Necessary steps to design Mini Audio Amplifier Circuit With BC547

Thread Starter

anhnha

Joined Apr 19, 2012
880
Below is the Mini Audio Amplifier Circuit With BC547. All components with their values are available but assume that I want to calculate and design from from scratch what necessary steps should I do?
First for battery, I'll pick 3V.
The first stage is a common emitter with gain Rc/re with re = 25mV/Ic.
Second stage is also common emitter with PNP transistor.
The third stage is a push-pull to drive load.
Assume that I use this Electret Condenser Microphone how do you assign gain and bias current for each stage?
What step should I do in order to calculate value of each component and make it work?

1572730792389.png

Link: http://diy.slmelectronic.co.uk/electronic/Mini-Audio-Amplifier-Circuit-With-BC547
 

MrChips

Joined Oct 2, 2009
19,384
Before you can design a multistage audio amp you need to learn how to design a single transistor common emitter amplifier. Also learn the difference between common base, common emitter and common collector configurations.
There are many tutorials available on the internet.
 

ci139

Joined Jul 11, 2016
778
what you must understand here is that
this is a battery powered app
the battery AA AAA (*depending on model/manufacturer) has it's (unloaded) useful voltage from
1.42 to 1.68 Volts *fresh
1.14 to 1.27 Volts *becoming empty (providing tens of mA under continuous load)
0.85 to 1.13 Volts *near empty (not providing over 1.3mA under continuous load)
so your design should work in rough scale from 3.1V(2x330mΩ) down to 1.2V(2*3.3Ω) // ← unloaded terminal voltageV (internal resistanceΩ of the battery)
The lower usable limit depends on your application demands since ↑ the more empty the battery the more sensitive to load it becomes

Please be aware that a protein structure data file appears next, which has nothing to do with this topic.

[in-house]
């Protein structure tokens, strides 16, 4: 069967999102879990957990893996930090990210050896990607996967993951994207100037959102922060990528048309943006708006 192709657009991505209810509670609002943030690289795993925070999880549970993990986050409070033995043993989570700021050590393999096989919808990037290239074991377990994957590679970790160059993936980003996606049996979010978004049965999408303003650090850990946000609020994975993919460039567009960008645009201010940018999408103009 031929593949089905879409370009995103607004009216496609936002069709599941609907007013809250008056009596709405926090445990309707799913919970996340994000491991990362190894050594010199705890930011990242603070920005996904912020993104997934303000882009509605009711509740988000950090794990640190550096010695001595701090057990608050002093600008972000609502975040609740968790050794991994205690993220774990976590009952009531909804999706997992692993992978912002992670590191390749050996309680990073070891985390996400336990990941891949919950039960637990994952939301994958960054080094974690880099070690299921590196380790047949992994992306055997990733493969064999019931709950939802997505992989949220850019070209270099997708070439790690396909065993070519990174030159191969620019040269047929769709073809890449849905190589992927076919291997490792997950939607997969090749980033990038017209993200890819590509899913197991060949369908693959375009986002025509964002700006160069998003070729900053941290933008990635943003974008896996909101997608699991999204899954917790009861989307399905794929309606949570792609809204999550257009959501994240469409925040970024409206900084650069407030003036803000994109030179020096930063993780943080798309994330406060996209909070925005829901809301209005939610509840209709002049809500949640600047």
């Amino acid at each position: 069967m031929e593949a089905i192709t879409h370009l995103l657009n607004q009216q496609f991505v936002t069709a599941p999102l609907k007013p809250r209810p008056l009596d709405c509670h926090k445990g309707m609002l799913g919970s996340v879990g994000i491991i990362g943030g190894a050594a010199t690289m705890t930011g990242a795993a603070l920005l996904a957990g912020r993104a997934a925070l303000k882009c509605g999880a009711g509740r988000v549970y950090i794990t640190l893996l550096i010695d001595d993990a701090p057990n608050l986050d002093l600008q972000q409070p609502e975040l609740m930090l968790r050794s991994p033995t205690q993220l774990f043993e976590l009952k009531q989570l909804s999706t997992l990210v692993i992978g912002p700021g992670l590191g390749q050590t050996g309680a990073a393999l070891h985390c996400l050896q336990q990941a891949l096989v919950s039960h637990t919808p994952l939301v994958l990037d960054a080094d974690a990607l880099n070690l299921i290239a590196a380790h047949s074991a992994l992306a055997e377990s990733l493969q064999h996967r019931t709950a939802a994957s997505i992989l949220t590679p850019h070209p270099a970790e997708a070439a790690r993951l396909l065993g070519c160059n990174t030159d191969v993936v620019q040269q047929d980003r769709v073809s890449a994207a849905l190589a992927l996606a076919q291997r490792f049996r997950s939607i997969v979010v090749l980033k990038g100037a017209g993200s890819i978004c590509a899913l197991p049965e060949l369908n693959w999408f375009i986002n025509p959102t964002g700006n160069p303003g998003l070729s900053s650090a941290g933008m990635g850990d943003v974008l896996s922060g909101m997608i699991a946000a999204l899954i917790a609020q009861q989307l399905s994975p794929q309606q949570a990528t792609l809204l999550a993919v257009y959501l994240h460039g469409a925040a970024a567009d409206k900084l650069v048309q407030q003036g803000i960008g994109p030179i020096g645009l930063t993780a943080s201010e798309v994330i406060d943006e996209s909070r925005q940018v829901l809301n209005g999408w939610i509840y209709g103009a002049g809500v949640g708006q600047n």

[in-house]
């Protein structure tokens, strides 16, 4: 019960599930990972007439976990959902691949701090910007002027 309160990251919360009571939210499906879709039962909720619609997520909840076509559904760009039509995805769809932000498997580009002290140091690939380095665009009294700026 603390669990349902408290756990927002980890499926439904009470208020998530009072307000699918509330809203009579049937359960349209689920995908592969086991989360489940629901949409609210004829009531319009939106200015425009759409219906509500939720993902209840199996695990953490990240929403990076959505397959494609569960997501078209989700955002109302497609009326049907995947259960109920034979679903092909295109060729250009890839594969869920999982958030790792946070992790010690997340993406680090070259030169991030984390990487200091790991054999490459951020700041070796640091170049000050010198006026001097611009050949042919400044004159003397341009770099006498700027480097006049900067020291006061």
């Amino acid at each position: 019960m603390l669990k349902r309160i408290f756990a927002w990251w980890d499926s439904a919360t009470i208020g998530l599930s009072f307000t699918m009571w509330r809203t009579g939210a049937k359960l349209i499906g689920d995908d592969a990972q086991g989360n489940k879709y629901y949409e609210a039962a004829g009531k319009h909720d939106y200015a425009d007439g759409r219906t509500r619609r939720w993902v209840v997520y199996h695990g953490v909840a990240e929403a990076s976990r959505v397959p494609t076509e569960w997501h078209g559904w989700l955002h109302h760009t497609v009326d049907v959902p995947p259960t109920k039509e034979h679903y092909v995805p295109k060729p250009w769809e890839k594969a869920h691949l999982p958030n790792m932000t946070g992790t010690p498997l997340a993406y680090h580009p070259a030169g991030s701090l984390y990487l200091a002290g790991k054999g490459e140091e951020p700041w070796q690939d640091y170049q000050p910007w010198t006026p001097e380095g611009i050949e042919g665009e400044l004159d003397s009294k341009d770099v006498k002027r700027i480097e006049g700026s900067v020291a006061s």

recommended but not a must (e.g. use any time you need "something that works" instead of something to "work out") :
when designing op amps there are 3 limits 2.16V , 6.8V & 9.6V total supply at which there seem to be a step at common mode and frequency responce ← what that roughly means is "you want" to keep your (loaded) batter voltage above 2.16V --or-- to avoid complex and/or tight tolerance design use 4x AA(A) 6V // 6xAA(A) 9V // or better 8xAA(A) 12V option . . . since your speaker is 8Ω the 6V option may be preferred - enabling to use a ±3V bipolar supply . . . about http://schematicblog.blogspot.com/2011/08/tda2006-12w-audio-amplifier-circuit.html ← the numbers seem to be correct but :
Vs Supply Voltage ± 6 ± 15 V so it requires a higher supply voltage and may be a "overshot" for your requirements
 
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Marley

Joined Apr 4, 2016
287
assume that I want to calculate and design from from scratch what necessary steps should I do?
First would be to determine the output voltage level of the microphone and the input impedance it requires.
Then determine output level required into the earphone or speaker and the impedance of this device. From this you can work out the overall gain required. Also, the output level might determine the supply voltage required and/or the type of circuit driving the output.

The circuit in your post is a very basic standard design - nothing wrong with that. The circuit in Bordodynov's post is slightly more sophisticated. Once you have chosen a design, component values can be roughly calculated with ohm's law, transistor current gain figures (from the datasheets) and basic knowledge of transistor operation. For example that the base-emitter voltage is about 0.65V.